2014 Subaru XV Crosstrek Hybrid, the Iceland experience: Motoramic Drives
In Iceland, there’s a legend of men (and a couple of women) who came from far away to seek adventure, driving cars up volcanic slopes and into frozen rivers. Subaru summoned us for this task, and we answered like a herd of mountain sheep. We flew to the island inside great metal birds, soaked in hot springs like happy trolls, ate whale and horse, and, more than once, almost drove off a mountain during a blizzard.
The cars were all-new XV Crosstrek Hybrids, the first hybrid model made by Subaru. Frankly, the hybrid Crosstrek could have just as easily been showcased at a Colorado off-road park or Dallas mall parking lot, but Subaru’s enjoying a great sales boom in North America, and felt like celebrating someplace exotic. They thought Iceland would be a fun place to showcase the Crosstrek’s all-wheel-drive versatility.
The drive was supposed to occur in September, but the cars weren’t ready yet. October passed, and still the Crosstreks didn’t appear on Iceland’s shores. Then, two days before we were scheduled to arrive, during the first week of November, Iceland got its first major winter storm, setting the scene for a treacherous voyage into the heart of an icy doomscape that even the most arrogant explorers would have avoided.
But on the trip’s first day, the weather held, more or less. The Arctic winds blew at a modest 40 mph through the moss-covered lava flatlands. This offered our best chance to evaluate the actual strengths and weaknesses of the vehicle, which was, putatively, the reason that we’d flown halfway across the Atlantic.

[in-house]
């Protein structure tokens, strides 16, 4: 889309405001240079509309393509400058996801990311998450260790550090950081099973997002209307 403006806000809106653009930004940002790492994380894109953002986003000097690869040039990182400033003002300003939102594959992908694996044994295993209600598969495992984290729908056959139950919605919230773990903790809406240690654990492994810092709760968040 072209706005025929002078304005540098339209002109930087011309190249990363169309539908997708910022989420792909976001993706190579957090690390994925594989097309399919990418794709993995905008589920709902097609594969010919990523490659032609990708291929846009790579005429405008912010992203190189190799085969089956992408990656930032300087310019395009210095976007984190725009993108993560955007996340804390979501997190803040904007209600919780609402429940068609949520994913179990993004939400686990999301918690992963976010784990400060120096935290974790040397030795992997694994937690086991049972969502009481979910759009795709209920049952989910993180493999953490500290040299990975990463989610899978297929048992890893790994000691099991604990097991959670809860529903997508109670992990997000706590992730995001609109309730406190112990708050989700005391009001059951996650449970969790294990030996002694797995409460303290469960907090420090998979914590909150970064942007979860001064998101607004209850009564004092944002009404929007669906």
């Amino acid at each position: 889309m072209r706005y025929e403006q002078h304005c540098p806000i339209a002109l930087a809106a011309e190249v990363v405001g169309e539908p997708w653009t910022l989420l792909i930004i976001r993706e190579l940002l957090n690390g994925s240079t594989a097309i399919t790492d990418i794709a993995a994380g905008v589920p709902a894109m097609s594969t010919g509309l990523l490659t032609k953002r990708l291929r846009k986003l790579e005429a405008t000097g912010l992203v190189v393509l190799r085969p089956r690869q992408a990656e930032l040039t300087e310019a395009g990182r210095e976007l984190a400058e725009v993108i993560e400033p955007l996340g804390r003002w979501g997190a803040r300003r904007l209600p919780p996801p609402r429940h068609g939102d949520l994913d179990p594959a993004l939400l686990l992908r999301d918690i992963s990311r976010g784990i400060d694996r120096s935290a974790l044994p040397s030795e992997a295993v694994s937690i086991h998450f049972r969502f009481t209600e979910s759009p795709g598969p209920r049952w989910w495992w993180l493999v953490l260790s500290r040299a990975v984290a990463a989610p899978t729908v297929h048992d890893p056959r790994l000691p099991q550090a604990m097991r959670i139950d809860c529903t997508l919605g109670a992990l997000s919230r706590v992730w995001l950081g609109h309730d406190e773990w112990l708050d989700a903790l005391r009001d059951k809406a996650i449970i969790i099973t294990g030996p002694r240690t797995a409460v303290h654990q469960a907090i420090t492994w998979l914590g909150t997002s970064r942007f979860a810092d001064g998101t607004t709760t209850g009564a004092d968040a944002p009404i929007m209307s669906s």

We drove our Crosstreks along dirt and gravel roads cut out of lava fields, dumping fuel and rubber into a low-flowing river that we crossed at least two-dozen times. It was only moderately harsh off-roading, but the Crosstrek’s AWD system handled everything smoothly. The Crosstrek offered modest amenities, an average rear storage capacity, and extra fuel economy thanks to a small, 0.6 kWh nickel-hydride battery, which were popular in Toyota Prius hybrids ten years ago, but now seem dated compared with the lithium-ion industry norm.
These small vehicles are inexpensive by current car industry standards, starting at $25,000-plus. Fully-loaded, they’ll run a little more than $30,000, which is a little more than they should cost. Subaru promises they’ll get 29 mpg city/33 mpg highway, which seems possible. That would put them at the top of their narrow hybrid sub-segment, though at the bottom of the hybrid segment overall, and only about 2 mpg more combined than the non-hybrid Crosstreks.